control & attention

This isn’t an email about what should or shouldn’t be done about COVID-19. I don’t have a hot take. I don’t want to pile on to your anxieties.

What I do wanna say is that right now I’m feeling a sense of loss of control, and I think a lot of people are. Yes we all have our role to play in limiting transmission of this virus, but we can’t control most of what’s happening. We’re worried about our inability to protect vulnerable people we love, or disgusted at China’s disregard for human life, or angry at our own bungling (Australian) federal government, or mystified about the source of our future income, or frustrated with the wildly varying knowledge and reactions of public, family or friends, etc. etc.

About a year ago I was in hospital for a while. There was a mass in my liver that had been making me progressively sicker for years, culminating with me getting sepsis. There were solemn conversations with the doctors about liver transplants and cancer. After about a month of remaining in hospital and having various tests I had a surgery where they cut out most of my liver. There was a small chance I would not wake up, then another small chance the remaining liver would fail in the days after. They wouldn’t know if the mass was cancer until it was later analysed. (It was not cancer, and spoilers, I lived.)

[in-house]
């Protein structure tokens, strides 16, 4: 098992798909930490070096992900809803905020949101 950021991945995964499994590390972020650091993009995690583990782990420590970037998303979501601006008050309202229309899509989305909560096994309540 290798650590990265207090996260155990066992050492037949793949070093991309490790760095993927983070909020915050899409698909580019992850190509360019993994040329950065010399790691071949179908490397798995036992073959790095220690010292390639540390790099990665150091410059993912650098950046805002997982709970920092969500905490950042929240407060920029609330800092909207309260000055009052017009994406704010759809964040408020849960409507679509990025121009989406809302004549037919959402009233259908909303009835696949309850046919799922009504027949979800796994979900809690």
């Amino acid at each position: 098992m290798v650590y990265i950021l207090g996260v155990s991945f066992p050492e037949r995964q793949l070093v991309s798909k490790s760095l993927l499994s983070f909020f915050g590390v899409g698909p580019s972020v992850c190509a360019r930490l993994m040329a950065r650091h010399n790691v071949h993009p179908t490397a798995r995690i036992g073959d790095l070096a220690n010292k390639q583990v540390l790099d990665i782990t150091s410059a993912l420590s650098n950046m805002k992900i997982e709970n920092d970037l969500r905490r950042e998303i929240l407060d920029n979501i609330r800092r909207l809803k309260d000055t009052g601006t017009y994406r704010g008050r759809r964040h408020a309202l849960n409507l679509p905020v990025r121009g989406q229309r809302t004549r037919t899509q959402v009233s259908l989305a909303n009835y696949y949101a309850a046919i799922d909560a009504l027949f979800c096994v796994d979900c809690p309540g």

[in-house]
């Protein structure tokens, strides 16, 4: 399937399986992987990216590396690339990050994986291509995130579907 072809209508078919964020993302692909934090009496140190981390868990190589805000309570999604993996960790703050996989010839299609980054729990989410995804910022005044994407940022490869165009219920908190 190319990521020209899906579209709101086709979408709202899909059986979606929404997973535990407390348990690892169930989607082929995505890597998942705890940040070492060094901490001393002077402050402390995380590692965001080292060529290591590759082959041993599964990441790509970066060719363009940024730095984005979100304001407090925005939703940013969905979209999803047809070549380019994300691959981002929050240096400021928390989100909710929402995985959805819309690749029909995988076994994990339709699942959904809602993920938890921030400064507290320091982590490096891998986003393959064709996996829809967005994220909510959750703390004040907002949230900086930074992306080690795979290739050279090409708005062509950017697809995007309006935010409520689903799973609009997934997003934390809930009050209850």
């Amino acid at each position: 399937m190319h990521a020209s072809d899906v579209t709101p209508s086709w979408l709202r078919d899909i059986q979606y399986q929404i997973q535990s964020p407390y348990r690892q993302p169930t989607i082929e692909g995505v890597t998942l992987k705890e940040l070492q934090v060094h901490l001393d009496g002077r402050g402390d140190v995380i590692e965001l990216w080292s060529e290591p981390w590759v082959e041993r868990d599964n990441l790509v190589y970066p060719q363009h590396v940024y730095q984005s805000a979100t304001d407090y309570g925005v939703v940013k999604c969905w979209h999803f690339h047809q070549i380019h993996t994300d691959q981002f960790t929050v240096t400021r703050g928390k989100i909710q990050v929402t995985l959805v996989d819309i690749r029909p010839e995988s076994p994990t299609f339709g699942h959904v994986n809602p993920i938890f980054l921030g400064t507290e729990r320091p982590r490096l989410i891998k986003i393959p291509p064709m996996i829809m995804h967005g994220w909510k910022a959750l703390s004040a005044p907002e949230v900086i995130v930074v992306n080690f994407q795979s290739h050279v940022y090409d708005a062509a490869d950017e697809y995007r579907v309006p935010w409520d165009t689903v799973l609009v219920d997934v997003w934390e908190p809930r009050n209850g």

In a situation like that there’s very little under your control. It’s absurd to read over the details of a consent form when the alternative to agreeing is death. But something that gave me some solace was focusing on some small things that I could control: I could make sure to watch the sunset each day, or if I couldn’t leave the bed, at least watch the light change. I could control where I put the plastic chair to watch the light move through the leaves. I could control the music I listened to, and the attention I gave to it. I could choose between white bread and wholemeal. I could take a stroll around the ward at midnight if I wanted.

Despite it being a scary time with many undignified moments (one word: catheter), I actually look back on it quite fondly. I can’t put this down to anything other than this mindset of control and attention

So I don’t know how much that will help anyone. It’s difficult to be aware of your own attention. But also, something as simple as giving all your attention to the amount of water you can hold in your palm can mean the world.

I hope you are all doing okay, that you and those you love are safe and healthy.